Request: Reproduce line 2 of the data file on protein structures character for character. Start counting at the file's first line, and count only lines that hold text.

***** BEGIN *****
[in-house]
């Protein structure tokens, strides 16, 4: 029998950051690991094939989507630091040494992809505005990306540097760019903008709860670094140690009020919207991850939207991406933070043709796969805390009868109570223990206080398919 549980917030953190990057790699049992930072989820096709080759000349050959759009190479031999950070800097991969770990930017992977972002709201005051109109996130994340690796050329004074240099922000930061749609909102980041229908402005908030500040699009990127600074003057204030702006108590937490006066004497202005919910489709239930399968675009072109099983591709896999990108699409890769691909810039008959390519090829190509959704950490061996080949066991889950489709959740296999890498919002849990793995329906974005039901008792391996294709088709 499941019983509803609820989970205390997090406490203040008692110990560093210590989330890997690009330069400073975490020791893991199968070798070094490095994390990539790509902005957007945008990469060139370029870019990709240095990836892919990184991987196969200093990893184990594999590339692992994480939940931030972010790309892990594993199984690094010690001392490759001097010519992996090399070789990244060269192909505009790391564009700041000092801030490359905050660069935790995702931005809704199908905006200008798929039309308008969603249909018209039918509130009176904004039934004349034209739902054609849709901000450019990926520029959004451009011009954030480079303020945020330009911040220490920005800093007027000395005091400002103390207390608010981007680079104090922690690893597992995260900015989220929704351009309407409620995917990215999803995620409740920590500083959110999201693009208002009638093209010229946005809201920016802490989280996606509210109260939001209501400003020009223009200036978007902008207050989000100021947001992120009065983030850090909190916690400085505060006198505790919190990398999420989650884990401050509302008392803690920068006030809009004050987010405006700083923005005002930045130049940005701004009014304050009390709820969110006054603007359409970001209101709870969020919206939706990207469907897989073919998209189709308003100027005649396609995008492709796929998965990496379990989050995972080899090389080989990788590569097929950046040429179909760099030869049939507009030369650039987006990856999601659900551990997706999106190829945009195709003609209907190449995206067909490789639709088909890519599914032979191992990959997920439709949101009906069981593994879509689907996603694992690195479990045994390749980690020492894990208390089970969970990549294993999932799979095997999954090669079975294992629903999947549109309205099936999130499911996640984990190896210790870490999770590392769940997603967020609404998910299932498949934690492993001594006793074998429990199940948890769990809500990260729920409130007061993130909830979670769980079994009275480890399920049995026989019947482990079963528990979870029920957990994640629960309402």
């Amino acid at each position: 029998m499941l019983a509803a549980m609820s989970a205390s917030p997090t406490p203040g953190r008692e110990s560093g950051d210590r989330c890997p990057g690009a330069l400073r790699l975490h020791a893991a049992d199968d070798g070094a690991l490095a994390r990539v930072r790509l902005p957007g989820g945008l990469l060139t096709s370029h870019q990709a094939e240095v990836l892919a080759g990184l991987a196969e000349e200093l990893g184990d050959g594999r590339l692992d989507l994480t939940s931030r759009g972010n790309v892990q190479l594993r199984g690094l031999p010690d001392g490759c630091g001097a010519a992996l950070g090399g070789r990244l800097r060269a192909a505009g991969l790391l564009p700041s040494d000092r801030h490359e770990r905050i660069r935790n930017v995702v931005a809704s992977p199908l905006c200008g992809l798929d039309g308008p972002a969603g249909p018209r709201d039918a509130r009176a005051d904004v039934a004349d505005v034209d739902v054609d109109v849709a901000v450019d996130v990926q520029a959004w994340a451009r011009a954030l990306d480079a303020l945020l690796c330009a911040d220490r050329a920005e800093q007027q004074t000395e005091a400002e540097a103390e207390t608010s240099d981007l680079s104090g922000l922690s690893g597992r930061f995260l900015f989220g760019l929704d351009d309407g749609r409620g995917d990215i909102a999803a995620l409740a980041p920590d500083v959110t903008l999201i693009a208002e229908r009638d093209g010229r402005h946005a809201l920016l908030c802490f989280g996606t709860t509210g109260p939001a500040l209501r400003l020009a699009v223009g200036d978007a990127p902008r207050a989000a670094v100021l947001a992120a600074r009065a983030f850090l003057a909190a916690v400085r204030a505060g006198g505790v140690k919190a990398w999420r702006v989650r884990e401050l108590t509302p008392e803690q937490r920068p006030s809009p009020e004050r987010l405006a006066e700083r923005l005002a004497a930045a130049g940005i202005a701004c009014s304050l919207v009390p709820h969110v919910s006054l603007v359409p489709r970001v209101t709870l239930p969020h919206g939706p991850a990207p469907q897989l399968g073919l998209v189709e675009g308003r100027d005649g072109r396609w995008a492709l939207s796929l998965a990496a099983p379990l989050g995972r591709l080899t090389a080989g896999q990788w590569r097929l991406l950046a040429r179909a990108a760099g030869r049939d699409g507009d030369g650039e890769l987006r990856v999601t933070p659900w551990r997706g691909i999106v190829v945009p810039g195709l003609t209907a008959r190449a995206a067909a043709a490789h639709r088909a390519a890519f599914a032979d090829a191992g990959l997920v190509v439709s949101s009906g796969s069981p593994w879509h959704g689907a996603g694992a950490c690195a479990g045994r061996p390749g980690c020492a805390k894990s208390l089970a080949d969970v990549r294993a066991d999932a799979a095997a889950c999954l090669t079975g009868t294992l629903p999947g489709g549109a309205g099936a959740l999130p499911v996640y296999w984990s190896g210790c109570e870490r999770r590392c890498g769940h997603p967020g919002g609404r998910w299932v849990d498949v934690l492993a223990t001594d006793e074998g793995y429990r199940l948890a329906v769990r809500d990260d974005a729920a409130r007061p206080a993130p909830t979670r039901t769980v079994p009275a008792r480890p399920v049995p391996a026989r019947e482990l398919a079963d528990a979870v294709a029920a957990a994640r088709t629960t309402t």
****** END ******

């Protein structure tokens, strides 16, 4: 029998950051690991094939989507630091040494992809505005990306540097760019903008709860670094140690009020919207991850939207991406933070043709796969805390009868109570223990206080398919 549980917030953190990057790699049992930072989820096709080759000349050959759009190479031999950070800097991969770990930017992977972002709201005051109109996130994340690796050329004074240099922000930061749609909102980041229908402005908030500040699009990127600074003057204030702006108590937490006066004497202005919910489709239930399968675009072109099983591709896999990108699409890769691909810039008959390519090829190509959704950490061996080949066991889950489709959740296999890498919002849990793995329906974005039901008792391996294709088709 499941019983509803609820989970205390997090406490203040008692110990560093210590989330890997690009330069400073975490020791893991199968070798070094490095994390990539790509902005957007945008990469060139370029870019990709240095990836892919990184991987196969200093990893184990594999590339692992994480939940931030972010790309892990594993199984690094010690001392490759001097010519992996090399070789990244060269192909505009790391564009700041000092801030490359905050660069935790995702931005809704199908905006200008798929039309308008969603249909018209039918509130009176904004039934004349034209739902054609849709901000450019990926520029959004451009011009954030480079303020945020330009911040220490920005800093007027000395005091400002103390207390608010981007680079104090922690690893597992995260900015989220929704351009309407409620995917990215999803995620409740920590500083959110999201693009208002009638093209010229946005809201920016802490989280996606509210109260939001209501400003020009223009200036978007902008207050989000100021947001992120009065983030850090909190916690400085505060006198505790919190990398999420989650884990401050509302008392803690920068006030809009004050987010405006700083923005005002930045130049940005701004009014304050009390709820969110006054603007359409970001209101709870969020919206939706990207469907897989073919998209189709308003100027005649396609995008492709796929998965990496379990989050995972080899090389080989990788590569097929950046040429179909760099030869049939507009030369650039987006990856999601659900551990997706999106190829945009195709003609209907190449995206067909490789639709088909890519599914032979191992990959997920439709949101009906069981593994879509689907996603694992690195479990045994390749980690020492894990208390089970969970990549294993999932799979095997999954090669079975294992629903999947549109309205099936999130499911996640984990190896210790870490999770590392769940997603967020609404998910299932498949934690492993001594006793074998429990199940948890769990809500990260729920409130007061993130909830979670769980079994009275480890399920049995026989019947482990079963528990979870029920957990994640629960309402």